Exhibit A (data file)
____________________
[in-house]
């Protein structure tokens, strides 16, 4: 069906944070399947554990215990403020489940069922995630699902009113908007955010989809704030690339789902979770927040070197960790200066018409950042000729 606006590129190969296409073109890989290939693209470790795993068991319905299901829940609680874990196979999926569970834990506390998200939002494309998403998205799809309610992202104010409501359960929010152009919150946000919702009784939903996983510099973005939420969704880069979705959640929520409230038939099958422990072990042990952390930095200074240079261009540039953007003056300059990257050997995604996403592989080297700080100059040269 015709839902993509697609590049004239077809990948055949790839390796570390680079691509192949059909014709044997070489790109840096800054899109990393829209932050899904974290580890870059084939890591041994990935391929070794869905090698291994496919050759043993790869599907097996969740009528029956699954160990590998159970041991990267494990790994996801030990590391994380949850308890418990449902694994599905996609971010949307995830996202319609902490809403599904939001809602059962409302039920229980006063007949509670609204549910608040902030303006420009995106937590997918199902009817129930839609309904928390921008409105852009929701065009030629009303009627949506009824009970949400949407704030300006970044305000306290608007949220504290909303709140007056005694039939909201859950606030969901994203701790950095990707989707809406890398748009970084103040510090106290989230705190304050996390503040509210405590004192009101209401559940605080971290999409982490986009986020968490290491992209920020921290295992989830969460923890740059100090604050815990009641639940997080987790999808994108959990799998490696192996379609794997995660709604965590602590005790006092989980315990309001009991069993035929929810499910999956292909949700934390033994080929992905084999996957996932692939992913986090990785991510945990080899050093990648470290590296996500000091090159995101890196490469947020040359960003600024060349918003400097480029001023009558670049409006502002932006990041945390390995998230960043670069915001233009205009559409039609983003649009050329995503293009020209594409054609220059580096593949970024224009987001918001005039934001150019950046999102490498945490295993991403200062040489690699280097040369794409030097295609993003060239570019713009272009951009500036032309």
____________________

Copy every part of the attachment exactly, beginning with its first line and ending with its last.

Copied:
[in-house]
């Protein structure tokens, strides 16, 4: 069906944070399947554990215990403020489940069922995630699902009113908007955010989809704030690339789902979770927040070197960790200066018409950042000729 606006590129190969296409073109890989290939693209470790795993068991319905299901829940609680874990196979999926569970834990506390998200939002494309998403998205799809309610992202104010409501359960929010152009919150946000919702009784939903996983510099973005939420969704880069979705959640929520409230038939099958422990072990042990952390930095200074240079261009540039953007003056300059990257050997995604996403592989080297700080100059040269 015709839902993509697609590049004239077809990948055949790839390796570390680079691509192949059909014709044997070489790109840096800054899109990393829209932050899904974290580890870059084939890591041994990935391929070794869905090698291994496919050759043993790869599907097996969740009528029956699954160990590998159970041991990267494990790994996801030990590391994380949850308890418990449902694994599905996609971010949307995830996202319609902490809403599904939001809602059962409302039920229980006063007949509670609204549910608040902030303006420009995106937590997918199902009817129930839609309904928390921008409105852009929701065009030629009303009627949506009824009970949400949407704030300006970044305000306290608007949220504290909303709140007056005694039939909201859950606030969901994203701790950095990707989707809406890398748009970084103040510090106290989230705190304050996390503040509210405590004192009101209401559940605080971290999409982490986009986020968490290491992209920020921290295992989830969460923890740059100090604050815990009641639940997080987790999808994108959990799998490696192996379609794997995660709604965590602590005790006092989980315990309001009991069993035929929810499910999956292909949700934390033994080929992905084999996957996932692939992913986090990785991510945990080899050093990648470290590296996500000091090159995101890196490469947020040359960003600024060349918003400097480029001023009558670049409006502002932006990041945390390995998230960043670069915001233009205009559409039609983003649009050329995503293009020209594409054609220059580096593949970024224009987001918001005039934001150019950046999102490498945490295993991403200062040489690699280097040369794409030097295609993003060239570019713009272009951009500036032309």